In its opening minutes, the documentary “Love, Marilyn” establishes a gimmick that seems destined to fail: Chronicling the rise and fall of Marilyn Monroe, director Liz Garbus unleashes a collection of movie stars who mainly read excerpts from her personal diaries throughout the film. Watching these contemporary faces dramatize Monroe’s attitude initially creates a grating disconnect from the subject matter. Over time, however, the approach blends into an immersive account of the actress’ career that both deconstructs her celebrity while interrogating its impact on her troubled existence.
Not content to let the actors carry the whole movie, Garbus also includes interviews with Monroe acquaintances and scholars as well as rare archival footage. Nevertheless, Monroe’s distinctively introspective voice does emerge from the collection of actresses who deliver her thoughts in a series of first-person monologues. The script mainly draws from unpublished material discovered in recent years, allowing “Love, Marilyn” to move beyond the speculative arena and investigate Monroe’s character through her own private lens.
In recent years, it has become a cliché for the mystique surrounding Monroe’s legacy to emphasize her offscreen intellect. Her bibliophilic tendencies and non-commercial creative ventures (which included poetry and sketches) have melded with the rest of her mythology. But “Love, Marilyn” avoids fetishizing Monroe’s reported brilliance by relying on empirical evidence for a balanced view of her under-appreciated mind.
For context, Garbus turns to numerous critics and historians, including Molly Haskell, Thomas Schatz and Donald Spoto, as their insight deepens the movie’s perspective and also underscores its raison d’être. Despite her success, Monroe’s true legacy remains murky at best, clouded by the constant emphasis on her downfall as the ultimate American tragedy. “The Greeks had Oedipus,” says one professor interviewed in the movie. “We have Marilyn.”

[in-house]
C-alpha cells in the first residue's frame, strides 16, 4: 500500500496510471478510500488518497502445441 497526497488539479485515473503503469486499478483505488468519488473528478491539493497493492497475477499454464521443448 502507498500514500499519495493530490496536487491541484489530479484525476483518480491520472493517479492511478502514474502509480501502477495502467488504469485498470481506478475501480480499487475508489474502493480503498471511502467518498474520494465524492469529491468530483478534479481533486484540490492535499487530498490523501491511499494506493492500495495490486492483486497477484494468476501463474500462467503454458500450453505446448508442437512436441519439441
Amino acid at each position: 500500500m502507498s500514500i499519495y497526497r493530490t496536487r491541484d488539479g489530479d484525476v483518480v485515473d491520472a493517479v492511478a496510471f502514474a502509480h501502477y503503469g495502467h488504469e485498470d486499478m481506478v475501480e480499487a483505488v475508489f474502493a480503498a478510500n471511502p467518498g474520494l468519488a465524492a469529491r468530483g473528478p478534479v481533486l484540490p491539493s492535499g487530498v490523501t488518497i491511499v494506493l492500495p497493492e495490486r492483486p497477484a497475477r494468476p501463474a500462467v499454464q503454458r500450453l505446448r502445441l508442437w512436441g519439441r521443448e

While “Love, Marilyn” goes through the usual motions of exploring the actress’ humble beginnings and rapid ascent to national sex symbol, Garbus effectively avoids wasting time on the most obvious aspect of Monroe’s tale — namely, her death. Instead, “Love, Marilyn” touches on the actress’ alleged 1962 suicide and then proceeds to unearth a more calculated representation of her fleeting career than any surface rundown of her filmography could provide.
As Garbus sifts through Monroe’s writings and the candid stories of those who knew her, a credible image of the woman formerly known as Norma Jeane Mortensen slowly comes together. The movie assembles a portrait of a shrewd businesswoman who walked away from her 20th Century Fox contract to pursue smarter roles, read Mabel Todd’s “The Thinking Body” to construct her onscreen sensuality, and kept intensive notes on her literary experiences to compensate for her lack of traditional education.
By detailing Monroe’s sophisticated pursuits, Garbus foregrounds the actress’ disdain for her public image. The documentary occasionally suffers from overemphasizing Monroe’s less flattering roles, at one point even superimposing the words “sexpot” and “bimbo” over clips from movies where she plays those exact types. But the narrative flows so well that such indulgences are only momentary distractions.
Among the testimonies of people who knew Monroe, none delivers a greater amount of entertainment and insight than Amy Greene, wife of the late photographer Milton Greene and close friend of Monroe with innumerable anecdotes about the actress’ behavior behind closed doors — including discussion of her bedroom antics with husbands Joe Dimmagio and Arthur Miller.